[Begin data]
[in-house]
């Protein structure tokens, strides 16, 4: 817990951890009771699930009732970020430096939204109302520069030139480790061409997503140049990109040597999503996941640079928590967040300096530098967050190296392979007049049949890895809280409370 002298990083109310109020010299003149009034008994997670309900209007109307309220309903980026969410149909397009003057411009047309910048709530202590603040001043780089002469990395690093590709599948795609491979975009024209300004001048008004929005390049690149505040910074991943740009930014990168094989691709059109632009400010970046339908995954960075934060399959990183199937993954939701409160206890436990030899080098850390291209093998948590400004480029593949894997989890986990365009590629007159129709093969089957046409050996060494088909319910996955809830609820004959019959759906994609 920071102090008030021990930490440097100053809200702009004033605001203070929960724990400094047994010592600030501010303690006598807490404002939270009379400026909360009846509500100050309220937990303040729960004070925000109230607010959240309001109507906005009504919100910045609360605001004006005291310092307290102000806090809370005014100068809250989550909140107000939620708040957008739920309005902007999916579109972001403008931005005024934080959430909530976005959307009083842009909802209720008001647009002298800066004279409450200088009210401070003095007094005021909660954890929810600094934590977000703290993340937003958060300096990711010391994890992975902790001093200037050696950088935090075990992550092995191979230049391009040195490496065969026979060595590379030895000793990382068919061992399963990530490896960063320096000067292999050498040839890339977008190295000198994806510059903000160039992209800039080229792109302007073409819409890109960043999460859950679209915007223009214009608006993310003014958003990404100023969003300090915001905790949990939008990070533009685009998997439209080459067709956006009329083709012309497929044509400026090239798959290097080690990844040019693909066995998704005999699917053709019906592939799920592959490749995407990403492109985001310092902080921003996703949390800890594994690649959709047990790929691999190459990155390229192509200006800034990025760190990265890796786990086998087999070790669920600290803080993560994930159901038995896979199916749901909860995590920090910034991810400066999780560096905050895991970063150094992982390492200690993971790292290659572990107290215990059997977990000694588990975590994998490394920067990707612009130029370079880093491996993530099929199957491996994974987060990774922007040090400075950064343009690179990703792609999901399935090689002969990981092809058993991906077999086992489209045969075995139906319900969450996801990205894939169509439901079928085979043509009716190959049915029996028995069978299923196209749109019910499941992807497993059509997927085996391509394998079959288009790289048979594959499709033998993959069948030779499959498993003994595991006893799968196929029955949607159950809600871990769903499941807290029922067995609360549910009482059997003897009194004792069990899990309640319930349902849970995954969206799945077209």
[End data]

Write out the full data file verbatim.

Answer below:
[in-house]
């Protein structure tokens, strides 16, 4: 817990951890009771699930009732970020430096939204109302520069030139480790061409997503140049990109040597999503996941640079928590967040300096530098967050190296392979007049049949890895809280409370 002298990083109310109020010299003149009034008994997670309900209007109307309220309903980026969410149909397009003057411009047309910048709530202590603040001043780089002469990395690093590709599948795609491979975009024209300004001048008004929005390049690149505040910074991943740009930014990168094989691709059109632009400010970046339908995954960075934060399959990183199937993954939701409160206890436990030899080098850390291209093998948590400004480029593949894997989890986990365009590629007159129709093969089957046409050996060494088909319910996955809830609820004959019959759906994609 920071102090008030021990930490440097100053809200702009004033605001203070929960724990400094047994010592600030501010303690006598807490404002939270009379400026909360009846509500100050309220937990303040729960004070925000109230607010959240309001109507906005009504919100910045609360605001004006005291310092307290102000806090809370005014100068809250989550909140107000939620708040957008739920309005902007999916579109972001403008931005005024934080959430909530976005959307009083842009909802209720008001647009002298800066004279409450200088009210401070003095007094005021909660954890929810600094934590977000703290993340937003958060300096990711010391994890992975902790001093200037050696950088935090075990992550092995191979230049391009040195490496065969026979060595590379030895000793990382068919061992399963990530490896960063320096000067292999050498040839890339977008190295000198994806510059903000160039992209800039080229792109302007073409819409890109960043999460859950679209915007223009214009608006993310003014958003990404100023969003300090915001905790949990939008990070533009685009998997439209080459067709956006009329083709012309497929044509400026090239798959290097080690990844040019693909066995998704005999699917053709019906592939799920592959490749995407990403492109985001310092902080921003996703949390800890594994690649959709047990790929691999190459990155390229192509200006800034990025760190990265890796786990086998087999070790669920600290803080993560994930159901038995896979199916749901909860995590920090910034991810400066999780560096905050895991970063150094992982390492200690993971790292290659572990107290215990059997977990000694588990975590994998490394920067990707612009130029370079880093491996993530099929199957491996994974987060990774922007040090400075950064343009690179990703792609999901399935090689002969990981092809058993991906077999086992489209045969075995139906319900969450996801990205894939169509439901079928085979043509009716190959049915029996028995069978299923196209749109019910499941992807497993059509997927085996391509394998079959288009790289048979594959499709033998993959069948030779499959498993003994595991006893799968196929029955949607159950809600871990769903499941807290029922067995609360549910009482059997003897009194004792069990899990309640319930349902849970995954969206799945077209």